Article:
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Here's Why South Africans Still Don't Get The Most Out Of The Digital Space

Despite the world's growth in mobile use, affording an internet device in South Africa is still a privilege.

04/09/2017 03:58 SAST | Updated 04/09/2017 06:43 SAST
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South Africans are gradually getting into the swing of participating in the digital space. From Trend Setters, Bloggers, YouTubers, and other digital strategists, the awareness is surely sinking in. However, there are still many things that disadvantage working in the digital space or online in South Africa.

1. Network Coverage

South African network coverage is still fairly poor. Despite the new generations growing networks, the likes of 3G and 4G, It's still not covering most of the geographical areas. LTE and 4G usually work better in the metropolitan areas, thus denying millions of South Africans this great opportunity. Rural area residents mostly fall victims to this. It's still a struggle to browse freely during internet session and making online calls. Most new age digital features like video calling, live chats, and conference options will require a steady and fully operational coverage.

A report by MyBroadBand, a few a years ago, showed that "Vodacom, MTN and Cell C failed numerous quality tests in the Western Cape and KwaZulu-Natal." The main focus of the test was on "network performance in terms of accessibility and retention of voice calls" the report said. KZN is just one among other disadvantaged areas in this regard.

Despite the many portals to access opportunities online, it's only a few who can browse for 30 minutes without receiving the "Data has depleted" message.

2. Data Prices

Well, It's even tiring to discuss data prices in South Africa. The tag #DataMustFall trended more than once on the vibrant social media platforms. This was a call by South Africans who are tired of ridiculous data prices by their service providers. Until this day this issue has not been resolved. Despite the many portals to access opportunities online, it's only a few who can browse for 30 minutes without receiving the "Data has depleted" message.

Data prices remain the setback and hindrance to digital strategists, trend setters, digital marketers, bloggers, vloggers, and musicians. When data is affordable, streaming becomes a hobby. It's by sheer luck that one gets over a million views on a YouTube song in South Africa. This is by scale to the big artists we have. Upcoming musicians become vulnerable in this instance. This is in essence, a total opposite in other African countries such as Nigeria and Kenya who are able to access the digital space at low prices.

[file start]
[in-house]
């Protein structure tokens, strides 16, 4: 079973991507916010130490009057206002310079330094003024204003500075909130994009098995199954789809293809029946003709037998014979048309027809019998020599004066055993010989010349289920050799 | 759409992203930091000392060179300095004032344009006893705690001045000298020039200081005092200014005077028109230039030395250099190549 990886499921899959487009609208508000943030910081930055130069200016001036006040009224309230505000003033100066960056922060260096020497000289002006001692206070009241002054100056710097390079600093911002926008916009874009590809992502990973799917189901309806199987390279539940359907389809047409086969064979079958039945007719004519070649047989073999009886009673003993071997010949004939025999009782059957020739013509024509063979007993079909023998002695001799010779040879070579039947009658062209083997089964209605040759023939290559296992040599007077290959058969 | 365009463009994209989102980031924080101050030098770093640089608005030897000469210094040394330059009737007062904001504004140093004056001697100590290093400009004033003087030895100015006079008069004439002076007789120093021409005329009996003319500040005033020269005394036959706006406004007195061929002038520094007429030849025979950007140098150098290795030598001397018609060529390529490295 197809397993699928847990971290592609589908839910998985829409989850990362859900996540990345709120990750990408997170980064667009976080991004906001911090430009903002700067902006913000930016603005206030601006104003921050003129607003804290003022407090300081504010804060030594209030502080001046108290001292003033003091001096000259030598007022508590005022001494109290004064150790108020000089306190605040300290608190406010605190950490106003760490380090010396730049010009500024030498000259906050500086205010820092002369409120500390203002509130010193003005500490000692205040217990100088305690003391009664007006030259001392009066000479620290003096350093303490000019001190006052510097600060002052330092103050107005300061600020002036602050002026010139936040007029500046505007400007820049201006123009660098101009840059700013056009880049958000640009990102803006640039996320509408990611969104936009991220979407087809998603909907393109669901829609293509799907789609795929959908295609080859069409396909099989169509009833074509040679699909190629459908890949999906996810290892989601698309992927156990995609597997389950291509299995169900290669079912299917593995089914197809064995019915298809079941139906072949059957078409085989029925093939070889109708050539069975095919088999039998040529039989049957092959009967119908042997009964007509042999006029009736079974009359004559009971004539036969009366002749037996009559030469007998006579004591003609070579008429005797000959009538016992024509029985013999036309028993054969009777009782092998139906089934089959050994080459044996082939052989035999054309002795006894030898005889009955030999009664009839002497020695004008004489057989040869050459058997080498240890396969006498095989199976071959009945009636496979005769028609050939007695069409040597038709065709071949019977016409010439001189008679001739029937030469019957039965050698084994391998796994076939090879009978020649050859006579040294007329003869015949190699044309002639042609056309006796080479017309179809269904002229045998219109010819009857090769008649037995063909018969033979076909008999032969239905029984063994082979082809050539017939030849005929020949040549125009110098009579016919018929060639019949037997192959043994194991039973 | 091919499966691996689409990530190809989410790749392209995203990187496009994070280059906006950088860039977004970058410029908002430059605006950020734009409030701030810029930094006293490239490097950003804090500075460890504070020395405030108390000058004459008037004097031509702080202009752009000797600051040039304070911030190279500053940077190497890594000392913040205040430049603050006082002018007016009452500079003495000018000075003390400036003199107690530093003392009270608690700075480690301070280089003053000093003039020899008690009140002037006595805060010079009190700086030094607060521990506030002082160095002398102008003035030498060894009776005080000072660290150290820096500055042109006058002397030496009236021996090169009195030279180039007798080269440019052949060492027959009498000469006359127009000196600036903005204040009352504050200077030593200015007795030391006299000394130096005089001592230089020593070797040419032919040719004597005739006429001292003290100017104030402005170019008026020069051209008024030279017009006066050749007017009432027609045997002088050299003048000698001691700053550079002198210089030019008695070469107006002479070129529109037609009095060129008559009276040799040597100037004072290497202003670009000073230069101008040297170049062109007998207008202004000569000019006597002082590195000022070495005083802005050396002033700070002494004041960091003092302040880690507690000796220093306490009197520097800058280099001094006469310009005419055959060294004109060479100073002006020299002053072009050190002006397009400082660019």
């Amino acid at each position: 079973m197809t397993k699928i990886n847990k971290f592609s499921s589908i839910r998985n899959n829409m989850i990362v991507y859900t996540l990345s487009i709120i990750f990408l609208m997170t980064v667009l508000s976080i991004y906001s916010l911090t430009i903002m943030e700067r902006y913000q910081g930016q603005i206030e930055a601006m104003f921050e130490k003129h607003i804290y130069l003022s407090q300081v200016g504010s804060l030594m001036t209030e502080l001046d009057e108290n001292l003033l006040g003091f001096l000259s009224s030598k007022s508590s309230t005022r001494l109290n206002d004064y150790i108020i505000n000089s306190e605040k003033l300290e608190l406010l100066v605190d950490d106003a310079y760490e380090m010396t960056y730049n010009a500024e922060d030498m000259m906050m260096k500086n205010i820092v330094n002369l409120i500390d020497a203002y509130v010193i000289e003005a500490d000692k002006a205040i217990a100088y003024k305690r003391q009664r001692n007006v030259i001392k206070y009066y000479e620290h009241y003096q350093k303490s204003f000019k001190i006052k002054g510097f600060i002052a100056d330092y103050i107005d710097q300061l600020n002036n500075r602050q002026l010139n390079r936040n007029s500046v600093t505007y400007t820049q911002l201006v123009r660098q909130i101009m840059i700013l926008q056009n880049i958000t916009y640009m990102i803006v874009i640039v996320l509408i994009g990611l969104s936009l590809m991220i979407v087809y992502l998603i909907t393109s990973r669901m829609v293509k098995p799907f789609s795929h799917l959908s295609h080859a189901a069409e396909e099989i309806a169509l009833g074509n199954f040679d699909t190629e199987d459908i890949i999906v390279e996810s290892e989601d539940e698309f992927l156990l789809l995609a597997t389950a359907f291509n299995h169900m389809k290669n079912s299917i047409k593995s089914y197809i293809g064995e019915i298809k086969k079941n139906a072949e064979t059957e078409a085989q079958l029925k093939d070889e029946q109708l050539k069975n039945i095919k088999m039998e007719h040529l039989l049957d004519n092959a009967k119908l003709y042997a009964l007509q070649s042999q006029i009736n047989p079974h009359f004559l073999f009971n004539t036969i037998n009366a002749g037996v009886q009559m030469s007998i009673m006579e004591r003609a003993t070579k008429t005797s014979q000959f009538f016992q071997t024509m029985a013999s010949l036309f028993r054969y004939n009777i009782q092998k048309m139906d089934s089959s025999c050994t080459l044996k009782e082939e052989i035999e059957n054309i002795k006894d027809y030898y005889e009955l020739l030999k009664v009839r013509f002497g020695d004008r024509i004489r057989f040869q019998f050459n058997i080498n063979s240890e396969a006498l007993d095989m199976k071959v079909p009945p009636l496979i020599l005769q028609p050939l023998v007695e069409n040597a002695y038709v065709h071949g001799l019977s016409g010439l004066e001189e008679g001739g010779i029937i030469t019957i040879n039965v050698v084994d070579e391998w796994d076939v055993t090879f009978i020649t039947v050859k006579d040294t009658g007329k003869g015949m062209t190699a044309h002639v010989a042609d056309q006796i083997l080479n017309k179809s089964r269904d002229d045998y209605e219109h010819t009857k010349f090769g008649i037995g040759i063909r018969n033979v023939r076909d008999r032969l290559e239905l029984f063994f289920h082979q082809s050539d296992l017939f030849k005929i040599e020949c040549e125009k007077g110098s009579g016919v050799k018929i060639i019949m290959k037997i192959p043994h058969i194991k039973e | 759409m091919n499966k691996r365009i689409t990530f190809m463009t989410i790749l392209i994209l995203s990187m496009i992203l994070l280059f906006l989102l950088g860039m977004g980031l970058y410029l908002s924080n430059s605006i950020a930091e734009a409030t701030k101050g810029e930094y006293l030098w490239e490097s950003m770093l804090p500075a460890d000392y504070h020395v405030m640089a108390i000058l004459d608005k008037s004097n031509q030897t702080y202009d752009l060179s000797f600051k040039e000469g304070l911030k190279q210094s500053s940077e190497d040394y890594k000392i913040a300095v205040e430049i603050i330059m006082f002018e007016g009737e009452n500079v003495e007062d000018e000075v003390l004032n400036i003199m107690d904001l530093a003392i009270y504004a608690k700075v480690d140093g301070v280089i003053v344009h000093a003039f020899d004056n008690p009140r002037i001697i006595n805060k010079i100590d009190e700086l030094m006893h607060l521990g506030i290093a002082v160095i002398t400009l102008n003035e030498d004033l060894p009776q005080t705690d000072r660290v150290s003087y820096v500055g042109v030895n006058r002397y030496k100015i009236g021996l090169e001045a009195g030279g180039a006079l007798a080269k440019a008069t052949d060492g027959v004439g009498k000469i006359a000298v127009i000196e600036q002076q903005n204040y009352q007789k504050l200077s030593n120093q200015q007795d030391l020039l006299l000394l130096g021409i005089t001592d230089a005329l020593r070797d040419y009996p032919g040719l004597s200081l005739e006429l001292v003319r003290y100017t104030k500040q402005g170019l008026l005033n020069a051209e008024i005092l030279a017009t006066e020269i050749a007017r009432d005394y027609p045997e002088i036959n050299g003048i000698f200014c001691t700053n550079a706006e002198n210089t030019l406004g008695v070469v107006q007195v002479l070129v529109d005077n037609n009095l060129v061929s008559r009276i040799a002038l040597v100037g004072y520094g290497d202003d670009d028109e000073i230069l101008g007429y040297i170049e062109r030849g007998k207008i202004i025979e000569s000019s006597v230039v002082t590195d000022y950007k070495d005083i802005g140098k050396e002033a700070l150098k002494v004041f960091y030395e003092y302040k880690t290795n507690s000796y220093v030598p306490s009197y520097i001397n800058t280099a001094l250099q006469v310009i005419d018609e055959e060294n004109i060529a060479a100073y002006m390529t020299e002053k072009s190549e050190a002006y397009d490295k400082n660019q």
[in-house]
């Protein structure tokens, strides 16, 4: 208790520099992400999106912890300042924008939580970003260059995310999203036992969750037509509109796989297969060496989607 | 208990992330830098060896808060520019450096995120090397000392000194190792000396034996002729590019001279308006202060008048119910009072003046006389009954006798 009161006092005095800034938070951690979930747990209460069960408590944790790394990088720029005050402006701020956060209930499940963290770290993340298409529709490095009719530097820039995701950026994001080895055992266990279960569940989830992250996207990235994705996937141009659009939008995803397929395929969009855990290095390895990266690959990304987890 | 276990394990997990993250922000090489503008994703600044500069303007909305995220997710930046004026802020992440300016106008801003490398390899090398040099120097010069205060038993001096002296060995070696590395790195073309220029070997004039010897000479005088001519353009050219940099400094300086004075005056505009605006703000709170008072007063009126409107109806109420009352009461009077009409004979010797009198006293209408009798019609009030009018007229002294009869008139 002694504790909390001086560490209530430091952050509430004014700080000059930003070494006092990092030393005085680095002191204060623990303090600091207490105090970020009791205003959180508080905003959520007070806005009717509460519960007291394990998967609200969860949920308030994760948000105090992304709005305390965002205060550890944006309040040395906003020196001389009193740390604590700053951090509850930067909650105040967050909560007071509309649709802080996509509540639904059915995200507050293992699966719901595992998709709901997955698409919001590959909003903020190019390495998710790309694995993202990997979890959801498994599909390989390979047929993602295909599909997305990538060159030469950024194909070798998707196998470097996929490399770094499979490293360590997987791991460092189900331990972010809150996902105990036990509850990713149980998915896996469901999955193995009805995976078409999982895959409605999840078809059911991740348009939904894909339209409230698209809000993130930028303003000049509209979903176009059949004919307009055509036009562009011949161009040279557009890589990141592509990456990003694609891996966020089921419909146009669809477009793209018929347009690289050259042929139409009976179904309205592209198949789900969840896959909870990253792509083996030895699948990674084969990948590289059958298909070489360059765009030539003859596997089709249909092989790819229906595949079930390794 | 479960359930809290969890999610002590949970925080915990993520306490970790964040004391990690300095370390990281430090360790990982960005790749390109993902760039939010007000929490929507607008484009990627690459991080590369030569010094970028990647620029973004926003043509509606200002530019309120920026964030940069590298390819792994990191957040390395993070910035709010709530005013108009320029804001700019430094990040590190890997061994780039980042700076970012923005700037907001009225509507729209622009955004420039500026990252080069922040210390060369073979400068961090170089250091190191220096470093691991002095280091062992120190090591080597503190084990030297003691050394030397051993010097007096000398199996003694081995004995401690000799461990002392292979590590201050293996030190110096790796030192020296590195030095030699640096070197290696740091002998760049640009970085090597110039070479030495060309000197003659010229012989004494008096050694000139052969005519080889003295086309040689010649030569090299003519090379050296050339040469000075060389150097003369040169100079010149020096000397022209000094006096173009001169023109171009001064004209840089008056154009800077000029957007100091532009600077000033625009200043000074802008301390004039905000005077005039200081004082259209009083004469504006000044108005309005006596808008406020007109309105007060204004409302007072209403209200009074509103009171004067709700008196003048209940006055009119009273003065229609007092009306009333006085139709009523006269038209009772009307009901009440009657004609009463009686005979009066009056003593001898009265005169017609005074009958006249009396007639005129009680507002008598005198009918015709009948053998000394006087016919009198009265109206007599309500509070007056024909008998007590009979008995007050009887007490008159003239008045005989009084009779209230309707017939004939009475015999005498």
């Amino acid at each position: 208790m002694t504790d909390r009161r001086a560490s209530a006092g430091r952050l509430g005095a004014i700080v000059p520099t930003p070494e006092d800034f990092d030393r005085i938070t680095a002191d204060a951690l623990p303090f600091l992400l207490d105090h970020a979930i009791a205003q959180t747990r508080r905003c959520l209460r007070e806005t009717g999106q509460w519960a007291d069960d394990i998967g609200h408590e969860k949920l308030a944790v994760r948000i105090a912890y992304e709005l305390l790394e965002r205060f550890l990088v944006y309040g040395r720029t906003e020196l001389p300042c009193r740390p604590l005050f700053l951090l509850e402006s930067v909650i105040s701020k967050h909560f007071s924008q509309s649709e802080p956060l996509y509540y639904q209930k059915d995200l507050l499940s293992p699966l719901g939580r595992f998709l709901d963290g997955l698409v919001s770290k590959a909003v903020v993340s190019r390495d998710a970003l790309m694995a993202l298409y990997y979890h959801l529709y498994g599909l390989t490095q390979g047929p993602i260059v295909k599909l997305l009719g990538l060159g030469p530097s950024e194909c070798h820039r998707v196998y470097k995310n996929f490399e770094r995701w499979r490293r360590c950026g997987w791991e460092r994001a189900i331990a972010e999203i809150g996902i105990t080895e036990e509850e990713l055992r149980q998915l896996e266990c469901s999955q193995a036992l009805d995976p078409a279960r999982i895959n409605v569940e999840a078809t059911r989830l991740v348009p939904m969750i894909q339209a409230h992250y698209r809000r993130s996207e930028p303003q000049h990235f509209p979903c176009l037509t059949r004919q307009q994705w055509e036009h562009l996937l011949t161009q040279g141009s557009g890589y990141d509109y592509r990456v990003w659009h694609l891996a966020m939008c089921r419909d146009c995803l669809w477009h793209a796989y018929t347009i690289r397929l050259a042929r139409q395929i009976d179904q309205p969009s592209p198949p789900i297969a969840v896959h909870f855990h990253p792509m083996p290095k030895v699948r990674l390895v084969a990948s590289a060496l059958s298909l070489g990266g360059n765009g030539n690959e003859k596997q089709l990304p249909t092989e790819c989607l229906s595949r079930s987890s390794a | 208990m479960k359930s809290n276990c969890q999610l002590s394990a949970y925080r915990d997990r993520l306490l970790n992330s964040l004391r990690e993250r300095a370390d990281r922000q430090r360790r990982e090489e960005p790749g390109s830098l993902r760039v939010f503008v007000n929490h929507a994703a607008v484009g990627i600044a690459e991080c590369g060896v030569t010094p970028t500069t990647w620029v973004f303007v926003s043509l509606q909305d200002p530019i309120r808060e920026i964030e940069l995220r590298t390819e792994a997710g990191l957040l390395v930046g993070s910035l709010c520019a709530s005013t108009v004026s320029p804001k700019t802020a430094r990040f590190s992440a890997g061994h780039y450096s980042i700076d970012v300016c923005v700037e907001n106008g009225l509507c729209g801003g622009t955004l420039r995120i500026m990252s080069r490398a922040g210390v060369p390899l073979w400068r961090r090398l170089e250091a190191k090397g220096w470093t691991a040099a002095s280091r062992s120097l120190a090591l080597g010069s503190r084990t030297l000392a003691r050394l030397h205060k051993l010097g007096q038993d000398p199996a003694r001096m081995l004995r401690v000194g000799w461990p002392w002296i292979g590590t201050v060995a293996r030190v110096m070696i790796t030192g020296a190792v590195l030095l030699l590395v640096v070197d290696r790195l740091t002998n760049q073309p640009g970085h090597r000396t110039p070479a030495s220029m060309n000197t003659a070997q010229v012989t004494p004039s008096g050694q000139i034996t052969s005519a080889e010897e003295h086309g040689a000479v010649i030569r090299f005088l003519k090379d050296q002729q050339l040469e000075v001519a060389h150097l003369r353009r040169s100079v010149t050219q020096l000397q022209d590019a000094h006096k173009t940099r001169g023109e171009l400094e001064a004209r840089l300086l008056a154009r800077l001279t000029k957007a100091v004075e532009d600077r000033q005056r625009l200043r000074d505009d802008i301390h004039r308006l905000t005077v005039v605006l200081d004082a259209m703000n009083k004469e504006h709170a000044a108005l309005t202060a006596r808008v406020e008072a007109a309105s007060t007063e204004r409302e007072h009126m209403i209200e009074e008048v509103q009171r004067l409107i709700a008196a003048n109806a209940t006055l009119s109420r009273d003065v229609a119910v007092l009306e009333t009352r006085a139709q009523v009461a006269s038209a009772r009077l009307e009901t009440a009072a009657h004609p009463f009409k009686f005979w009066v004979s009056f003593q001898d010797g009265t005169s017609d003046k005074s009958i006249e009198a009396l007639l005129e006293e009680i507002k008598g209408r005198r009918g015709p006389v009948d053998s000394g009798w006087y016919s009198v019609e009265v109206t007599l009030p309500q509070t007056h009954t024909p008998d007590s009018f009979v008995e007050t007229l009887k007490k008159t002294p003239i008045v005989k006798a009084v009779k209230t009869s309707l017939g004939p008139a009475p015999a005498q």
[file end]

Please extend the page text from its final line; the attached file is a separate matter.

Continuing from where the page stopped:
3. Handset Pricing

Smartphones in many stores are still heavily priced. Despite the world's growth in mobile use, affording an internet device in South Africa is still a privilege. Universities still welcome a vast number of students each year, who still don't know how to access the internet. The government has made attempts to use technology as the way of teaching and learning, although this is a step in the right direction, businesses can contribute a great deal in this matter.

Brands still don't value people who work in the digital space.

4. Competition

It's vital to compete. Where there is no competition, parties usually relax. It's still a few people who are interested in digital careers. There aren't nearly enough digital players in South Africa. In a society where there are multiple bloggers, YouTubers, and other digital strategists, it's easy to engage matters and bridge the gap amongst individuals to encourage innovation.

5. Recognition

Brands still don't value people who work in the digital space. It's a few YouTubers and bloggers who can secure a feature. This can be a great way to advertise and get brands working. Collaborating with an active trendsetter on Twitter perhaps would really work well in raising awareness about your product and services.

These opportunities that come with the digital space can really help South Africa and its youth in this age of unemployment, meanwhile bettering the South African economy from the sidelines.